- The Sims 4 New Emotions Trailer
- Destiny Beta Played by 4.6 Million Players
- Homefront Saved, Bought by Deep Silver
- Elite Dangerous Beta Now Cheaper
- Neverwinter Announced for Xbox One
- Pillars of Eternity Gameplay & Dev. Commentary
- Ninja Theory to Announce New IP
- Dragon Age: Inquisition Trailer Shows Combat in Detail
- Call of Duty: Kevin Spacey
- Mornin '14
- Assassin's Creed Unity Shots Show A Lot of Leaping
- LittleBigPlanet 3 Dated
- New Assassin's Creed Unity Cinematic Released
- The Last of Us Remastered PS4 Launch Trailer
- Hitman: Agent 47, First Movie Snaps
- PREVIEW: Destiny Beta Preview
Crysis Warhead Review
developer: Crytek Studios
PIV 2800, 1GB RAM, 15GB HDD, 256MB video card
|ESRB rating: M
release date: Sep 16, 08
|» All About Crysis Warhead on ActionTrip|
Speaking as someone who completed Crysis, I must say the folks at Crytek delivered an excellent first-person shooter, giving it a gripping cinematic edge to boot. Of course, in order to witness the game in its full visual might you needed some sort of futuristic super-PC, stuffed with enough video memory so it doesn't choke and scream in agony, while the incredible amount of detail is being rendered on screen.
We're almost one year away from the first game and I think it's safe to say things haven't changed much. Okay, it does run a tad smoother than its predecessor, so to run Crysis Warhead in "very high" settings at least you may not need an imaginary, super-high-tech-monster of a rig (preferably one that's manufactured by Skynet or some alien race with technology superior to our own).
Wait, did I say high settings? What I really meant was "enthusiast settings." For the purpose of some weird-ass marketing stunt, this time around the developers changed the terms for "low", "medium" and "high" settings to "minimum", "mainstream" and "gamer". Yeah, there's also "enthusiast settings." Perhaps this is a subtle way warning anybody with a low-end ring to back the hell off and avoid "very high" settings, since that would be too enthusiastic. If a more modest rig is at your disposal, stick to "mainstream" or "gamer" settings. Otherwise don't be too "enthusiastic" unless you have a decent CPU and a GeForce 8800GTS (at least) to keep you company. Also, from what I hear, you can play this one on that famous $700 PC EA and Crytek have been jabbering about for the past month. Again, this rig contains an Intel Core 2 Duo E7300 Processor and a GeForce 9800GT 512MB video card (hardly you're average GPU these days). So, if you ask me, yeah, Crysis Warhead is still a hardware hog. Maybe a cleverly camouflaged hardware hog, but a hardware hog nonetheless.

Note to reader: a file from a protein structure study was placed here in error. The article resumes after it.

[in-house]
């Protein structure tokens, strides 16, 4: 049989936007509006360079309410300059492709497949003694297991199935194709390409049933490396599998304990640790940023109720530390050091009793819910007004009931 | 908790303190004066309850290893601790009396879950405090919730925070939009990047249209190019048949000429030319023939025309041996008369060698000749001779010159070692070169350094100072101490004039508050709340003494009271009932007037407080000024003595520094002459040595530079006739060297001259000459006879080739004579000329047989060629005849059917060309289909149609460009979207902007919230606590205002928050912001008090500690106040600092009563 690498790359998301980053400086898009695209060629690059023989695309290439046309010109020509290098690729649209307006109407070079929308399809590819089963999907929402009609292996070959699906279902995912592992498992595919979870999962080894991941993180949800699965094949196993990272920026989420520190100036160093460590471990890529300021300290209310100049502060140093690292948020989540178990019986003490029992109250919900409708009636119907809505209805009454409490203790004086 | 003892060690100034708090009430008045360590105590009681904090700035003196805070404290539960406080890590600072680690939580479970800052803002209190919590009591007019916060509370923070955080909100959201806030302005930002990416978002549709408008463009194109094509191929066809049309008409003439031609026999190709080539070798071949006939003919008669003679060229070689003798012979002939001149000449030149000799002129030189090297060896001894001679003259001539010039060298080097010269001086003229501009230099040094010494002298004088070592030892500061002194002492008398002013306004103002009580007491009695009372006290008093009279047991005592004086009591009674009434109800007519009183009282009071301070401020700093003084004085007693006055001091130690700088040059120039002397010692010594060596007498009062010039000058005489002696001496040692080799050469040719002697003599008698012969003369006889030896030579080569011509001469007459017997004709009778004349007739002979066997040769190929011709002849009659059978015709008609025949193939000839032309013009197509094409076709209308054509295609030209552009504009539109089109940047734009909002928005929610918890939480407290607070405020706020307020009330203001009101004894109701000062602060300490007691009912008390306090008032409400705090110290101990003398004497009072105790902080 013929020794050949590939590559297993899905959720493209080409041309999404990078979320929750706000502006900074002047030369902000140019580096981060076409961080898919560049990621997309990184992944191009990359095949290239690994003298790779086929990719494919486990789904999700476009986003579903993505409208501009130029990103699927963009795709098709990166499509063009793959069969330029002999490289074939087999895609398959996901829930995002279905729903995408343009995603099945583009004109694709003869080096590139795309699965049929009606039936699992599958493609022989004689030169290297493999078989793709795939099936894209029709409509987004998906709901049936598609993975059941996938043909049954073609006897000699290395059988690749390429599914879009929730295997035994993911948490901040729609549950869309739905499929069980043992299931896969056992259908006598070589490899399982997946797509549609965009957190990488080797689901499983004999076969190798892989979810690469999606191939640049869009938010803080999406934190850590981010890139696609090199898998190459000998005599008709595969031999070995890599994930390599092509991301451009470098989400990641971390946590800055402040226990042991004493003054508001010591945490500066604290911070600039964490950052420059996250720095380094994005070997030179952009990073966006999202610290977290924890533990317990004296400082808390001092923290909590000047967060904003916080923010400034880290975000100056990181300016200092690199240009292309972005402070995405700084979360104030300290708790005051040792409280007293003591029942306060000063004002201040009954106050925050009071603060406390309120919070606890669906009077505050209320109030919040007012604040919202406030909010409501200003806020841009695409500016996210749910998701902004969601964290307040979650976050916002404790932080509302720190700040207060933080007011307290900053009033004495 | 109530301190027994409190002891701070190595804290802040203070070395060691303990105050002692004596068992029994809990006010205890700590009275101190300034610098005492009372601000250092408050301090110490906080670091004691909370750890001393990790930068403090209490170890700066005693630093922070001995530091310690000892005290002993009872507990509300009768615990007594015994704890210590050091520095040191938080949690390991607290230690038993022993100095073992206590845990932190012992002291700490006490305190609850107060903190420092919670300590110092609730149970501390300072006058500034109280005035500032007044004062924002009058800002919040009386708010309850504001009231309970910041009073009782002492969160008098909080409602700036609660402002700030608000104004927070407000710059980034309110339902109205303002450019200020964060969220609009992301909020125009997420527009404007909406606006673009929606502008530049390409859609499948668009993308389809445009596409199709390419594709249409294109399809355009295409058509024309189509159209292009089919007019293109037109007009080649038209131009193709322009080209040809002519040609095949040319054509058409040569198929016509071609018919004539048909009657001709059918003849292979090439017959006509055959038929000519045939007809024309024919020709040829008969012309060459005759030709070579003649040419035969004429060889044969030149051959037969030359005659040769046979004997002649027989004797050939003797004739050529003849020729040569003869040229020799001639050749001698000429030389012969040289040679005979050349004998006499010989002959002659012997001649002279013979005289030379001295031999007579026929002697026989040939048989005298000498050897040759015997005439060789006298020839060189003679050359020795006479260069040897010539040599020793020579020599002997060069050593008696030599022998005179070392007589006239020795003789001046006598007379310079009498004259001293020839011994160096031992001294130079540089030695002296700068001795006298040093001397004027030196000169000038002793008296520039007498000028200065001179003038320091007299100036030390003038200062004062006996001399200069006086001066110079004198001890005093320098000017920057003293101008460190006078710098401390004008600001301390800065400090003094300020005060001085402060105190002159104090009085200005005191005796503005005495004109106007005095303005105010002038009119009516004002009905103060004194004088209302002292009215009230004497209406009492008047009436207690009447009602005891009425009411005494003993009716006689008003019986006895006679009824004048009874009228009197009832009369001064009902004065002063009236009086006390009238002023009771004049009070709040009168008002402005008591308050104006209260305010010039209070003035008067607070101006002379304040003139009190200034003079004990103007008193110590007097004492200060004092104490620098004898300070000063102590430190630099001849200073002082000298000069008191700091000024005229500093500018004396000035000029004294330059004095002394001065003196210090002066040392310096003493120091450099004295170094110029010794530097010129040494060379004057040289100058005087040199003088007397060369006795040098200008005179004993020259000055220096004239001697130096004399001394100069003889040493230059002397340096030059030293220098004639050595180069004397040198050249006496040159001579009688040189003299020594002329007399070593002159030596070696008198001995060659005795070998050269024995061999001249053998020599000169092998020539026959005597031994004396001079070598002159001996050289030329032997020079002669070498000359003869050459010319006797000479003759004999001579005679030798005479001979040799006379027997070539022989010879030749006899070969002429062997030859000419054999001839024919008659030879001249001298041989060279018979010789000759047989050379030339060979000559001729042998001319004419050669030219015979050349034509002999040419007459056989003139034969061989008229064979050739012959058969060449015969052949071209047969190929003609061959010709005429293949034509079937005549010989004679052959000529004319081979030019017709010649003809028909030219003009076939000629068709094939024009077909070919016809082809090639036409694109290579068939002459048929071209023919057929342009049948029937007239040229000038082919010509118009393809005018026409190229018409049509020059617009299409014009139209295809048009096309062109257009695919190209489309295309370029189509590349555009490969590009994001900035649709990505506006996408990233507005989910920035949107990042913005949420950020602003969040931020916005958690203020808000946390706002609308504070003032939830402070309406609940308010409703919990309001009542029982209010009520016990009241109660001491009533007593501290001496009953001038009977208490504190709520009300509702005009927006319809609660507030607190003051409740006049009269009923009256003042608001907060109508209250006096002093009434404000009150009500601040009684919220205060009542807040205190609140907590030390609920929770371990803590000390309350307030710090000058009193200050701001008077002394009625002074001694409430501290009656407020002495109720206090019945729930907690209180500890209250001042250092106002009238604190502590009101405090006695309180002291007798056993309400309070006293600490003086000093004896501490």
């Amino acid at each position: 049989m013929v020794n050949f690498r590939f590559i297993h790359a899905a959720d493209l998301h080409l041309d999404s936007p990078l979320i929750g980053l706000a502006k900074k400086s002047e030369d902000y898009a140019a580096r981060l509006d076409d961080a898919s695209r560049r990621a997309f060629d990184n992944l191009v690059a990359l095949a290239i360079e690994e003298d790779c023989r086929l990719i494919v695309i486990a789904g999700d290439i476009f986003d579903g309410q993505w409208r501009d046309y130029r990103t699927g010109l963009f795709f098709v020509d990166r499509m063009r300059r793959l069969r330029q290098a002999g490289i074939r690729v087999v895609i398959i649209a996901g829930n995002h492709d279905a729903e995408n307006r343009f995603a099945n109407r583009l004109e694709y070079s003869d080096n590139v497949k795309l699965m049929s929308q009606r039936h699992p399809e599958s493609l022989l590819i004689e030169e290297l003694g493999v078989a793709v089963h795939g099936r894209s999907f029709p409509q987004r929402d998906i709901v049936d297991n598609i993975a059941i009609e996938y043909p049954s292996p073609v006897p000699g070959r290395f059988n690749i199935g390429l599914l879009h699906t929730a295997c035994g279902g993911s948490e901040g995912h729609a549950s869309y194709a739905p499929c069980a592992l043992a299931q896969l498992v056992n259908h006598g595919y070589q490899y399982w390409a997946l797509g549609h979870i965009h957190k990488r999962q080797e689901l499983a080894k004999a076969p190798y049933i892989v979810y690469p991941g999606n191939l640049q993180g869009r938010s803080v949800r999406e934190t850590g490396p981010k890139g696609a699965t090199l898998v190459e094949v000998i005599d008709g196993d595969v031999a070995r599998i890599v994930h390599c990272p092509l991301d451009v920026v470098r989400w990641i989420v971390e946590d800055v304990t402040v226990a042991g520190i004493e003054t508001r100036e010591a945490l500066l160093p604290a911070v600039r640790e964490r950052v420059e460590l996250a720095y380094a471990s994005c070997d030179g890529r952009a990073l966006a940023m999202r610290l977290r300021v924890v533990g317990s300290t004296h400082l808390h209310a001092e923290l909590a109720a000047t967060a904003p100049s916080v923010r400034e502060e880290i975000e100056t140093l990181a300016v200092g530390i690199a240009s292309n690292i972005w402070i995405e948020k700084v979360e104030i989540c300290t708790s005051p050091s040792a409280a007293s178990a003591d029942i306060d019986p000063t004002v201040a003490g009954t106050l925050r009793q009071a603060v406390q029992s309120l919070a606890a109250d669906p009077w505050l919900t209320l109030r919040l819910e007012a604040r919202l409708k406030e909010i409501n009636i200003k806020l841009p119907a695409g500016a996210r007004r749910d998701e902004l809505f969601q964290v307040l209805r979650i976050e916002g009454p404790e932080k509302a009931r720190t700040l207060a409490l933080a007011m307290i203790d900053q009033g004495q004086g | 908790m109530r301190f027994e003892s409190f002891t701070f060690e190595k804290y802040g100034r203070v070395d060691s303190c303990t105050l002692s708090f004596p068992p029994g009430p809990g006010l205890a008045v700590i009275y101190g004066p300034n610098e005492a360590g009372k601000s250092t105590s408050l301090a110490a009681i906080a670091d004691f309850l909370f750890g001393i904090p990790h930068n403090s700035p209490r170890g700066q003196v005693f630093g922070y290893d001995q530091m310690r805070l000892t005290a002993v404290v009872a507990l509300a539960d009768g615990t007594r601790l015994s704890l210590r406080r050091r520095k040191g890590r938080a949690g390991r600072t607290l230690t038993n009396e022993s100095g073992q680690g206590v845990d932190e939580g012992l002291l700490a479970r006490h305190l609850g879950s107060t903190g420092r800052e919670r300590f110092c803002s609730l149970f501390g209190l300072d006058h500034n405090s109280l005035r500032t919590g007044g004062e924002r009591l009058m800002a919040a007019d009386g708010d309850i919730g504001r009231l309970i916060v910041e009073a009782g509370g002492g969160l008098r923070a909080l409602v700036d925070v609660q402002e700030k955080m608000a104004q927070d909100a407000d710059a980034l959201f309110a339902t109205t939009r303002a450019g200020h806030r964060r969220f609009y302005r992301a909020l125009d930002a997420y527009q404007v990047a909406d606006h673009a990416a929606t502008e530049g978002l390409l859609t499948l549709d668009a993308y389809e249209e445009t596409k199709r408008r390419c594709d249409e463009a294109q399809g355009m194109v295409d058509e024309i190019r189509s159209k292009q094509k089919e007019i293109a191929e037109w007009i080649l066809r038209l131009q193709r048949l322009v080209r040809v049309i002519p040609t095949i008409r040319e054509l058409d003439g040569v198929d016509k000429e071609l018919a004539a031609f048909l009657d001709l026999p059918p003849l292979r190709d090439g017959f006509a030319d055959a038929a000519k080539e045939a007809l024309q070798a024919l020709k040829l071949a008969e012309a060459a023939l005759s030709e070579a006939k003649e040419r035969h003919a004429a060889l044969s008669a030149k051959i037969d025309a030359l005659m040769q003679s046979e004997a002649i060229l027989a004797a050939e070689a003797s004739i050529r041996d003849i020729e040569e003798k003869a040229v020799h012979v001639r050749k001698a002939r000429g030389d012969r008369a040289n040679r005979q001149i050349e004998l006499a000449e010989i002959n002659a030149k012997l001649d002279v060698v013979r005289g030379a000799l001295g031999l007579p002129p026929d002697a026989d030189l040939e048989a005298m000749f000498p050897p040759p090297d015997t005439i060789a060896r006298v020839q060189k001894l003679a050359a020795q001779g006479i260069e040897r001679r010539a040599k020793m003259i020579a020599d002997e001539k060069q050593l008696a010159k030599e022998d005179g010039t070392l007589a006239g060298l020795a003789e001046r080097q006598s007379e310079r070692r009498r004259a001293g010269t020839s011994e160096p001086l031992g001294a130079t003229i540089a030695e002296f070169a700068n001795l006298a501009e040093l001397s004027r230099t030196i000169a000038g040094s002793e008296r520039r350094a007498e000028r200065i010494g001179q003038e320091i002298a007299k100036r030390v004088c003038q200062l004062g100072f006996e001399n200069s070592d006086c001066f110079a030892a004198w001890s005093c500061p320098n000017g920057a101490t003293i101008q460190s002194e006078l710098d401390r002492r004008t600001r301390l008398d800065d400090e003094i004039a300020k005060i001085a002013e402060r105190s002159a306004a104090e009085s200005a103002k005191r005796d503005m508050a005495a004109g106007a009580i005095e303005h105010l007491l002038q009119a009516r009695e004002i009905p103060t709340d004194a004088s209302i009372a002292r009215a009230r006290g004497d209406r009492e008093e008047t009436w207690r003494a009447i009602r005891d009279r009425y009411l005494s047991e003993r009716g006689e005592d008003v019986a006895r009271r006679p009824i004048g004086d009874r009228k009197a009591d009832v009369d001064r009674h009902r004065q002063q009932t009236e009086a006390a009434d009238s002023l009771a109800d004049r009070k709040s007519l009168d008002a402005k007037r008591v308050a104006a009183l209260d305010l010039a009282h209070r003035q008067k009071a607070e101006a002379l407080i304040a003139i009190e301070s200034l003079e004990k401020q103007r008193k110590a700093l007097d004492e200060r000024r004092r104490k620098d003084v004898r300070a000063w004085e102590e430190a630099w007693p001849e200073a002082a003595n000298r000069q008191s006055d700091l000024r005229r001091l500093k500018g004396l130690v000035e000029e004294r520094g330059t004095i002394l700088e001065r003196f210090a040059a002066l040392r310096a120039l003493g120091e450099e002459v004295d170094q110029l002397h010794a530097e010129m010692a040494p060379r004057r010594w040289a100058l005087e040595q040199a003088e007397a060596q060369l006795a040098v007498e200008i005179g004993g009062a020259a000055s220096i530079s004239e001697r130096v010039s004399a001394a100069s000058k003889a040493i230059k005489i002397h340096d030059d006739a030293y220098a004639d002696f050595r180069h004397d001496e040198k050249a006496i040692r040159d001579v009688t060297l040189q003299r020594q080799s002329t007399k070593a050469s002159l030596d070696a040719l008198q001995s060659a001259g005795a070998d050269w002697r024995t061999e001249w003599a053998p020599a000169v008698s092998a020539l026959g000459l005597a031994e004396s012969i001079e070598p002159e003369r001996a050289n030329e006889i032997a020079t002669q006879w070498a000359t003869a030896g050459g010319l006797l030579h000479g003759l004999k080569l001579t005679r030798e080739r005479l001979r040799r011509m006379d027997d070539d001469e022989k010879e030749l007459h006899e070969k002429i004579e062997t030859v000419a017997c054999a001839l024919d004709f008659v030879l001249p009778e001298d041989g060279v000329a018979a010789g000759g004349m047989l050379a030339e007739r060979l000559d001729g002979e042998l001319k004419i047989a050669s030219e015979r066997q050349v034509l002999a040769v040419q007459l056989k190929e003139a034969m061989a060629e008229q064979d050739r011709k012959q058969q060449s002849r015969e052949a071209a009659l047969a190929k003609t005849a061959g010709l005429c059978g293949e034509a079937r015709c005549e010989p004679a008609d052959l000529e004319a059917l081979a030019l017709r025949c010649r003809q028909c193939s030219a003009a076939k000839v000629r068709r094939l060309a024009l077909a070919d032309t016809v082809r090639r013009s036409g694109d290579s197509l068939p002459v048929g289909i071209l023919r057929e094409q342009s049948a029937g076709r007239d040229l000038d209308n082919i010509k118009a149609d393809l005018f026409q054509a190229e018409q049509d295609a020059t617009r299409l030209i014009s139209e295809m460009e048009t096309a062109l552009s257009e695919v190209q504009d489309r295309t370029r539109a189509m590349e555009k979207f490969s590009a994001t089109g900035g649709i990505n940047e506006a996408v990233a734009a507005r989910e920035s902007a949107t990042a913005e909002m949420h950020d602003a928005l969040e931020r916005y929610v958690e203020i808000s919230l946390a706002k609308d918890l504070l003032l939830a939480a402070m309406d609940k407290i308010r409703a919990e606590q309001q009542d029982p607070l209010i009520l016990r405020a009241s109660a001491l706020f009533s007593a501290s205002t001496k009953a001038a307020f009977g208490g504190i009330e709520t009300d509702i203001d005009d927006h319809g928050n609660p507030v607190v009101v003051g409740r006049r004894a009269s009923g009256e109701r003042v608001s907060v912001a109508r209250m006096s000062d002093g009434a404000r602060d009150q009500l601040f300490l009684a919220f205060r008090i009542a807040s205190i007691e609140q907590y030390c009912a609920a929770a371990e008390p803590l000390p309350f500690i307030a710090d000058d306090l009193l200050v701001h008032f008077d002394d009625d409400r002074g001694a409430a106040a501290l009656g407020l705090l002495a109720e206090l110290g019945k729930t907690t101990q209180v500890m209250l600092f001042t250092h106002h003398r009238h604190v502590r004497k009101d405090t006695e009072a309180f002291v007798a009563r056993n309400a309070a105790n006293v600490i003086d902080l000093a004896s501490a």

Crysis Warhead succeeds in one thing. It has a solid chance of captivating gamers right from the outset with its stunningly detailed environments, dynamic single-player campaign and superb atmosphere. The single-player portion is intense, perhaps, in some instances, even more than the original. Unlike the first Crysis, here you'll be playing as Psycho - or rather, Sergeant Michael Sykes. You'll have a range of primary and secondary objectives, but one goal will remain the same throughout the campaign. No matter what happens, you're job will be to seize precious cargo from the North Koreans.
The general story here is known (if you've played the first game), so it's basically the same thing told from a different perspective. Admittedly, no matter how corny it all may seem (aliens freezing everything, battling North Koreans, etc.), Crysis Warhead is a well-designed first-person shooter with an impressive cinematic quality. The plot is good enough to make you play all the way through the entire campaign, which, I'm sorry to say may be finished in a single afternoon. Well, it's an expansion pack; what did you expect?
8.3 Very Good
It's a fair bargain, excellent multiplayer, exciting single-player campaign, cinematic atmosphere;
"High settings" still demanding for modest rigs, AI bugs present from the original game.